Saturday, May 2, 2015

Bawlmer Rising

Baltimore officers charged in the death of Freddie Gray

I've tried to follow events in Baltimore as best I can through the internet, relying on WBAL's livestreaming and news reports, the Baltimore Sun's reports, and to some extent on Twitter (Deray is there) and the deplorable coverage by the Washington Post.

I've been to Baltimore and Maryland a number of times and have had friends there (dead now, but that's how it goes). I thought for much of my life that my ancestors on my father's side were from Maryland but have recently learned that they weren't. They passed through, some of them, on their way to Ohio and Iowa, but were never residents.

Nevertheless, I feel a certain kinship with the people and the place. There's much about Baltimore and Maryland that I like; there's much about it that I don't like at all. Over the course of the recent events, I've seen some remarkable transformations growing out of the unrest over the death of Freddie Gray. Those transformations give me more hope than I've felt in quite a while.

There are terrible legacies in the history of Baltimore and Maryland, one of them of course being black chattel slavery. A lot of white folks want to make believe that Slavery Time was a long time ago, and it shouldn't matter now. Some black folks go along with that point of view, and I think that it's partly that unity of perspective between well-off whites and (largely) well-off Negroes -- who form the political and administrative class in Baltimore -- that led to the events surrounding the death of Freddie Gray.

Freddie didn't share the unified perspective of the well-off Baltimoreans (or "Baltimorons" as they can sometimes call themselves when they've had enough to drink) because he couldn't. He was born in and of the Projects, and had been subjected to a very different kind of life all his (short) life. He was only 25 when he died.

The Projects out in West Baltimore provide somewhat better than the worst living conditions to be found in Baltimore City, but they're not ideal by any stretch of the imagination. Gilmore Homes was the Project Freddie was from, and I'm sure that some people, looking at it from the outside would think it was pretty nice all things considered. Well, that may be. The problems of poverty, drugs and violence, however, were the living truth that Freddie and all his neighbors and friends knew from the cradle. Freddie and his twin sister had also been victims of lead paint poisoning (how many Americans have suffered that) which may have affected his cognition.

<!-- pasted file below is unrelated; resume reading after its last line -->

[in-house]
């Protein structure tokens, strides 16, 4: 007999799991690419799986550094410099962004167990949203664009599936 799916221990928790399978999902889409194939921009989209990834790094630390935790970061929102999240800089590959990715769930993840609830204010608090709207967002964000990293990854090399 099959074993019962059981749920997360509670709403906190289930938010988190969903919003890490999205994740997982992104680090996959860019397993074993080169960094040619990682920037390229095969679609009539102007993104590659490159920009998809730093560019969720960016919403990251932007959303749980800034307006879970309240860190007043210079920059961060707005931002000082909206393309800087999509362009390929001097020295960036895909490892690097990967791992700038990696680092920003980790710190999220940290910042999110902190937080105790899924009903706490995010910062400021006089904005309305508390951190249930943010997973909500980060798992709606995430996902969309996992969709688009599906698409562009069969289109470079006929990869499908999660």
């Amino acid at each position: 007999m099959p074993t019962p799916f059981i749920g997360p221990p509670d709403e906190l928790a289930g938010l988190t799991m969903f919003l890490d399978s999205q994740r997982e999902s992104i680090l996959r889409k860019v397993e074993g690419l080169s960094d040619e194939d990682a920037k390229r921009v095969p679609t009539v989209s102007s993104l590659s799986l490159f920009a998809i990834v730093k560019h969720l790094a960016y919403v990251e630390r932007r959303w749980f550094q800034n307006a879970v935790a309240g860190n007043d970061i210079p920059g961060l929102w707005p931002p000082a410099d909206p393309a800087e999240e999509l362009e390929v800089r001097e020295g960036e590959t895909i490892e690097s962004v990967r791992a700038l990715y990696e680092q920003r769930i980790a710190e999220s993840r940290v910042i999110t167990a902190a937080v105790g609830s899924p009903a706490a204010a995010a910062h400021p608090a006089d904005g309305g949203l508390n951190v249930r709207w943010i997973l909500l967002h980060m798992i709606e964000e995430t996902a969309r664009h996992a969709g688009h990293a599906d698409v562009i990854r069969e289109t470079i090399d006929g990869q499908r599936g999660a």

Due to the nature of policing in the Projects -- the "zero-tolerance," or "broken-windows" practices instituted by Martin O'Malley but derived from the so-called best practices as pioneered in New York by Bill Bratton -- Freddie had been arrested on false charges of drug use, drug sales, and various infractions of The Rules. Many, many young men in the Projects were the victims of this kind of policing which essentially presumes that all black men, particularly young black men, are criminals to be run to earth, hounded, harassed, arrested and incarcerated en masse.

This is a legacy of Slavery Time and Jim Crow, both of which were partly predicated on the notion of inherent black criminality -- for which the discipline (arbitrary though it may be) of slavery and segregation and the chain gang were considered specific cures, or if not cures at least controls.

Let's not deny it. It is a fundamental and systemic belief among the powerful and mostly white  ruling class that Those (Savage) Negroes are inherently criminal and would, if not intensely policed, run wild and rape all the white women. Or even worse, they would burn down not just their own communities but they would destroy all the wonderful things that white folks have done and built over the centuries.

Of course it's ridiculous, but that's the thinking that you find right out in the open on numerous online comment and message boards, and that's the belief system that's not quite so open but is deeply ingrained in the principles and practices of "broken-windows" policing -- which led directly to the death of Freddie Gray and which plays a part in the thousands of brutalized and dead at the hands of police all over the country that I've been railing about for years now.

But something has happened in Baltimore that may lead sooner rather than later to some systemic and unprecedented changes in the way policing is handled in communities like the one Freddie Gray came from.

As we've seen elsewhere, at least since the egregious execution of James Boyd last year in Albuquerque, violent policing has become intolerable to those who have been subjected to it for lo these many years. It must end. Ending it means holding violent police to account, and in Baltimore it has meant holding those police who contributed to or caused the death of Freddie Gray to account.